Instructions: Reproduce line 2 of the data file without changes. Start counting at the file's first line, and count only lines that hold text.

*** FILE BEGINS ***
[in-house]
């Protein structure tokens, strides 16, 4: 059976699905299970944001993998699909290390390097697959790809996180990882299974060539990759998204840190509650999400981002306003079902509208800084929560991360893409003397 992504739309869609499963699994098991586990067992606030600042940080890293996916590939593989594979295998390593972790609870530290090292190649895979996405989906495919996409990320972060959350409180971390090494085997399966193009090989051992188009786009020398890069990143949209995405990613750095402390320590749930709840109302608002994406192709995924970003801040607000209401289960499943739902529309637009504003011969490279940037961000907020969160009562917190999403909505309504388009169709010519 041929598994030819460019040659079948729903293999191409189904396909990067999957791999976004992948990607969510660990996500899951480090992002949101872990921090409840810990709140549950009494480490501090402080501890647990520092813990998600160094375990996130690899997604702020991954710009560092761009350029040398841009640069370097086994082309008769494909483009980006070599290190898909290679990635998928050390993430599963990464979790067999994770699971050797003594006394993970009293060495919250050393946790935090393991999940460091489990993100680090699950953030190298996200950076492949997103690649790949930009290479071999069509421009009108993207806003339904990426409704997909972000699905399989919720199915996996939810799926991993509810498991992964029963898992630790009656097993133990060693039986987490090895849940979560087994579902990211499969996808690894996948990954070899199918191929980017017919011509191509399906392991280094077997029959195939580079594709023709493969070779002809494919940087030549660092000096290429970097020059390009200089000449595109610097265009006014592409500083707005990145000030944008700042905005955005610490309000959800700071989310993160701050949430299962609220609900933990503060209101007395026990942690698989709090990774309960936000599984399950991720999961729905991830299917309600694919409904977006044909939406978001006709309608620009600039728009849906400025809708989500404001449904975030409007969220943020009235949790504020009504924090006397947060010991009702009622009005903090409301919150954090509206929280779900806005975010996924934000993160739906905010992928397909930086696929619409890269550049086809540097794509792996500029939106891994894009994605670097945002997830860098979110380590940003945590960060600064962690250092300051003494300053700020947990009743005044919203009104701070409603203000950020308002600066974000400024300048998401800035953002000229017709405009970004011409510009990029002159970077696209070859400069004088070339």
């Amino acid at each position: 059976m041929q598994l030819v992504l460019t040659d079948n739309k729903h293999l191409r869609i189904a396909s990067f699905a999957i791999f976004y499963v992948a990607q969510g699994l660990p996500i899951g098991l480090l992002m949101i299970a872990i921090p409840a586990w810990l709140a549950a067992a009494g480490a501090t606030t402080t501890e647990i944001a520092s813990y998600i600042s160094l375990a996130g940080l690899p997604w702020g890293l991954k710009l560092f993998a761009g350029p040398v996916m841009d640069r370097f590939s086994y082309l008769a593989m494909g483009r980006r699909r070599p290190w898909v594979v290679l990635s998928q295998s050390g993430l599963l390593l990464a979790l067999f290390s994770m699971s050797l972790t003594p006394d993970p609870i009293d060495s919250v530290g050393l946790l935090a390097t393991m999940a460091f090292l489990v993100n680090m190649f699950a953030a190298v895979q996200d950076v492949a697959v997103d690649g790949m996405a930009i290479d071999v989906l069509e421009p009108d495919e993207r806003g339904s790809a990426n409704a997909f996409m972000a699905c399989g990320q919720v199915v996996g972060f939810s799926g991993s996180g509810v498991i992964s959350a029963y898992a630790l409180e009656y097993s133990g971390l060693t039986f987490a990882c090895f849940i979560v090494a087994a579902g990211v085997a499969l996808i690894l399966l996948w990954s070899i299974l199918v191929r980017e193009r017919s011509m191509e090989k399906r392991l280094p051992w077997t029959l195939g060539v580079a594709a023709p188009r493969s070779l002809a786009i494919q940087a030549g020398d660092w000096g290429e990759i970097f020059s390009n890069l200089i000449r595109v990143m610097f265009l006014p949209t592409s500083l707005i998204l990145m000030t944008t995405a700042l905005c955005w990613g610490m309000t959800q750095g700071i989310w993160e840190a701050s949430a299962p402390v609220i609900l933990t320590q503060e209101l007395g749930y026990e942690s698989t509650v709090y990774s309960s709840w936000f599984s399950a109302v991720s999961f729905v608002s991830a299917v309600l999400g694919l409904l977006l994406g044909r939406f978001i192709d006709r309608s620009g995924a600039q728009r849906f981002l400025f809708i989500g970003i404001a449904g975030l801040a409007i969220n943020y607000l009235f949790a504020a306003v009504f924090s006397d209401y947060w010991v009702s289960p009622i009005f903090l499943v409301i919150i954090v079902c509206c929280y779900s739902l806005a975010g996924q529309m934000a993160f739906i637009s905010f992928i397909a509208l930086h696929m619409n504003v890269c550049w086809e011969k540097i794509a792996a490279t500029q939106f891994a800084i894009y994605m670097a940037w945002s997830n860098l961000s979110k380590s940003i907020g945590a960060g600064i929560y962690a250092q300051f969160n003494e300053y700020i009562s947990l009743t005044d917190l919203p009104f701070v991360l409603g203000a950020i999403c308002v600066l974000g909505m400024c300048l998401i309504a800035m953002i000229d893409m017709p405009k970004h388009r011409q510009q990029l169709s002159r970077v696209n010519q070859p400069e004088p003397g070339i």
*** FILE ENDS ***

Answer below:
């Protein structure tokens, strides 16, 4: 059976699905299970944001993998699909290390390097697959790809996180990882299974060539990759998204840190509650999400981002306003079902509208800084929560991360893409003397 992504739309869609499963699994098991586990067992606030600042940080890293996916590939593989594979295998390593972790609870530290090292190649895979996405989906495919996409990320972060959350409180971390090494085997399966193009090989051992188009786009020398890069990143949209995405990613750095402390320590749930709840109302608002994406192709995924970003801040607000209401289960499943739902529309637009504003011969490279940037961000907020969160009562917190999403909505309504388009169709010519 041929598994030819460019040659079948729903293999191409189904396909990067999957791999976004992948990607969510660990996500899951480090992002949101872990921090409840810990709140549950009494480490501090402080501890647990520092813990998600160094375990996130690899997604702020991954710009560092761009350029040398841009640069370097086994082309008769494909483009980006070599290190898909290679990635998928050390993430599963990464979790067999994770699971050797003594006394993970009293060495919250050393946790935090393991999940460091489990993100680090699950953030190298996200950076492949997103690649790949930009290479071999069509421009009108993207806003339904990426409704997909972000699905399989919720199915996996939810799926991993509810498991992964029963898992630790009656097993133990060693039986987490090895849940979560087994579902990211499969996808690894996948990954070899199918191929980017017919011509191509399906392991280094077997029959195939580079594709023709493969070779002809494919940087030549660092000096290429970097020059390009200089000449595109610097265009006014592409500083707005990145000030944008700042905005955005610490309000959800700071989310993160701050949430299962609220609900933990503060209101007395026990942690698989709090990774309960936000599984399950991720999961729905991830299917309600694919409904977006044909939406978001006709309608620009600039728009849906400025809708989500404001449904975030409007969220943020009235949790504020009504924090006397947060010991009702009622009005903090409301919150954090509206929280779900806005975010996924934000993160739906905010992928397909930086696929619409890269550049086809540097794509792996500029939106891994894009994605670097945002997830860098979110380590940003945590960060600064962690250092300051003494300053700020947990009743005044919203009104701070409603203000950020308002600066974000400024300048998401800035953002000229017709405009970004011409510009990029002159970077696209070859400069004088070339």